The Birth of Meaning in Hindu Thought

The Birth of Meaning in Hindu Thought

Paperback Boston Studies in the Philosophy and History of Science

By (author) David B. Zilberman, Edited by Robert S. Cohen

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  • Publisher: Springer
  • Format: Paperback | 396 pages
  • Dimensions: 152mm x 229mm x 20mm | 578g
  • Publication date: 8 October 2011
  • Publication City/Country: Dordrecht
  • ISBN 10: 9401071411
  • ISBN 13: 9789401071413
  • Edition statement: Softcover Reprint of the Origi ed.
  • Illustrations note: black & white illustrations

Product description

In his letter to B. K. Matilal, dated February 20, 1977, the author of this book wrote about his work on Advaita-Vedanta: " ...It was not to present Advaita in the light of current problems of the logic of scientific discovery and modern philosophy of language ...but just the contrary. I do not believe that any 'logic without metaphysics' or 'philosophy of language without thinking' is possible." This passage alone may serve as the clue to Zilberman's understanding and mode of explaining that specific and highly original approach to (not 'of'!) philosophy that he himself nicknamed modal. Four points would seem to me to be most essential here. First, a philosophy cannot have 'anything un-thinking' as its object of investigation. Language, to Zilberman, is not a phenomenon of con- sciousness but a spontaneously working natural mechanism (like, for instance, 'mind' to some Buddhist philosophers). It may, of course, be- come used for and by consciousness; consciousness may see itself, so to speak, in language, but only secondarily, only as in one of its modifica- tions, derivations or modalities. That is why to Zilberman linguistic- as to Kant psychology - cannot and must not figure as the primary ground for any philosophical investigation.

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Table of contents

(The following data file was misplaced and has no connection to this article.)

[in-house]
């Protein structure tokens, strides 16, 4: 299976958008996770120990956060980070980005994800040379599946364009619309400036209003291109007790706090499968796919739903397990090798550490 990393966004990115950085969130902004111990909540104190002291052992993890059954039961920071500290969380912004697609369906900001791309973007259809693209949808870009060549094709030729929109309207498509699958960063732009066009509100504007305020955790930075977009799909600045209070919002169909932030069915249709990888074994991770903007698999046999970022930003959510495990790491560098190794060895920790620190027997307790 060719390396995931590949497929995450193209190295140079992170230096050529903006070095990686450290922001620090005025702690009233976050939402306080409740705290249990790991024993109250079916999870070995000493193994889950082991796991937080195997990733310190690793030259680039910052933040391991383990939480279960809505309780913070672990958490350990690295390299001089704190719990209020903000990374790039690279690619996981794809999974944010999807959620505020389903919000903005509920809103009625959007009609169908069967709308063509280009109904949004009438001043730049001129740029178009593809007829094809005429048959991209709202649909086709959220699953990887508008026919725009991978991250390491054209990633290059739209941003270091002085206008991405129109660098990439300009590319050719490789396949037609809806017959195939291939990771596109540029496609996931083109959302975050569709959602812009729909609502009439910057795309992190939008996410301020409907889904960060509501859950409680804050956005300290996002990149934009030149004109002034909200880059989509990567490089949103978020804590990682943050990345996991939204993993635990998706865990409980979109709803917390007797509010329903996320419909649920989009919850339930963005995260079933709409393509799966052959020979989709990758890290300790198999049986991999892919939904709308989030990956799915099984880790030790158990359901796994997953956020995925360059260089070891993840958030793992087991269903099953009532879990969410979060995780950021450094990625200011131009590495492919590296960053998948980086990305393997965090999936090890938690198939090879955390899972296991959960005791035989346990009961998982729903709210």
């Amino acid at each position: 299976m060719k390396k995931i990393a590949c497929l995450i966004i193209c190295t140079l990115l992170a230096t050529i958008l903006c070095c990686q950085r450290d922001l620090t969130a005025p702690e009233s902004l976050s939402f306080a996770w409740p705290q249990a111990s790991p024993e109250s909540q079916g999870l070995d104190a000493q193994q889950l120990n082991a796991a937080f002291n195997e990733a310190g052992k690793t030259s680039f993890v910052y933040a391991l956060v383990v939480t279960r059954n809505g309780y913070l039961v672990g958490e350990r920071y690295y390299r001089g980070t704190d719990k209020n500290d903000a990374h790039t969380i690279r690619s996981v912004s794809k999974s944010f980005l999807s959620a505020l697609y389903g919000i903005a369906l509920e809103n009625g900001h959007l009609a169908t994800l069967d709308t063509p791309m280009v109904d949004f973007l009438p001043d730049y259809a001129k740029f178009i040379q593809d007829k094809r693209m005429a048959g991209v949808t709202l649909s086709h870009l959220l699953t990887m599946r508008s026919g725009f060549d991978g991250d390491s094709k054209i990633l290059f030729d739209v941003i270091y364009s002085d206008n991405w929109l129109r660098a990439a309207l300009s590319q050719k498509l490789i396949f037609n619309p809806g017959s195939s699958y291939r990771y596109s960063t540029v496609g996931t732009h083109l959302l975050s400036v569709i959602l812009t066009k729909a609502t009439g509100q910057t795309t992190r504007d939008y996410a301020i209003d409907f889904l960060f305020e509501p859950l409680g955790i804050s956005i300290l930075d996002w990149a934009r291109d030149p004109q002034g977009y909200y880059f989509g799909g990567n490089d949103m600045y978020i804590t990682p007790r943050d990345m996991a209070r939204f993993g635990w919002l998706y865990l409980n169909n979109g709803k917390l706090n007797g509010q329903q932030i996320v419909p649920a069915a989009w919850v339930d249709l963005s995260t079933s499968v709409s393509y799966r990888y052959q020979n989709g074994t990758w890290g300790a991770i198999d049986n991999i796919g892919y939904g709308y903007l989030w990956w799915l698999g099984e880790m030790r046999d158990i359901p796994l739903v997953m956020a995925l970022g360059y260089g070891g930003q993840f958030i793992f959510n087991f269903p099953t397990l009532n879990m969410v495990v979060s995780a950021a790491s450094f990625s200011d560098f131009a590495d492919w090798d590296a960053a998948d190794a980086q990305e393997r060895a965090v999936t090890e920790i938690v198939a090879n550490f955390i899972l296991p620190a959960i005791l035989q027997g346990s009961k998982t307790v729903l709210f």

I / Hindu Systems of Thought as Epistemic Disciplines.- I. The Science of Philosophies.- II. The Mechanism of Organization.- III. The Structural Design.- IV. Para-Methodology.- V. Modality and Modalization.- A. Deontic Modalization.- B. Apodictic Modalization.- C. Hypothetical Modalization.- VI. The Self-Developing Culture and Text.- VII. Six Epistemic Disciplines Unfolding Into One Another.- VIII. Modal Semiotics and the Categories of Philosophical Thinking.- IX. Six Entries into the World of Philosophical Reflections.- X. Summa Philosophiae.- II / The Birth of 'Meaning': A Systematic Genealogy of Indian Semantics.- I. Segregation of Meaning and Language.- II. The Rgveda in the Making: A Meaningful Activity Without 'Meaning'.- III. The Nirukta: A Knot of Semantic and Etymological Problems.- IV. P?nini: Separating and Interconnecting Language and Logic.- V. The Individual and the Universal in Language and Knowledge.- III / Dialectics in Kant and in the Ny?ya-S?tra: Toward the History of the Formation of Formal Logical Thinking.- IV / The Canonical Self in the World of Knowledge: A Note on Ny?ya Gnoseology.- V / Revelation in Advaita Ved?nta as an Experiment in the Semantic Destruction of Language.- I. Theoretical Basis of the Possibility of Coming to Know Brahman (Pary?ya).- II. Intuitive Basis of the Possibility of Coming to Know Brahman (Prayojana).- III. Pary?ya of the First Stage of Reflection from the Structure of the Text to the Nature of Brahman: The Theory of False Attribution and its Sublation (Transcendence).- IV. Prayojana of the First Stage of Reflection: The Intuition of False Attribution and its Sublation (Transcendence).- V. Pary?ya of the Second Stage of Reflection: The Theory of Brahman Shown in a Metaphoric Occurrence (Laksan?vritti).- VI. Prayojana of the Second Stage of Reflection: Intuition of Brahman Shown by the Method of Metamorphic Definition.- VII. Language Inappropriateness Exposed and Brahman Demonstrated by the Netiv?da Method: The Theory of Intuition (Pary?ya).- VIII. Prayojana of the Vedic Realization by the Netiv?da Method: The Intuition of a Theory.- VI / Is The Bodhisattva a Skeptic? On the Trichotomy of 'Indicative', 'Recollective', and 'Collective' Signs.- VII / Hindu Values and Buddhism: An Exemplary Discourse.- I. Methodological.- II. Theoretical.- II.1. The Mim?msa Normology.- VIII / Understanding Cultural Traditions Through Types of Thinking.- I. Level of Absolute Reality.- II. Level of Phenomenation.- III. Level of Absolute Irreality.- IX / The Family of Hindu 'Visions' as Cultural Entities.- Notes and References.- Bibliography: Selected Works of David Zilberman.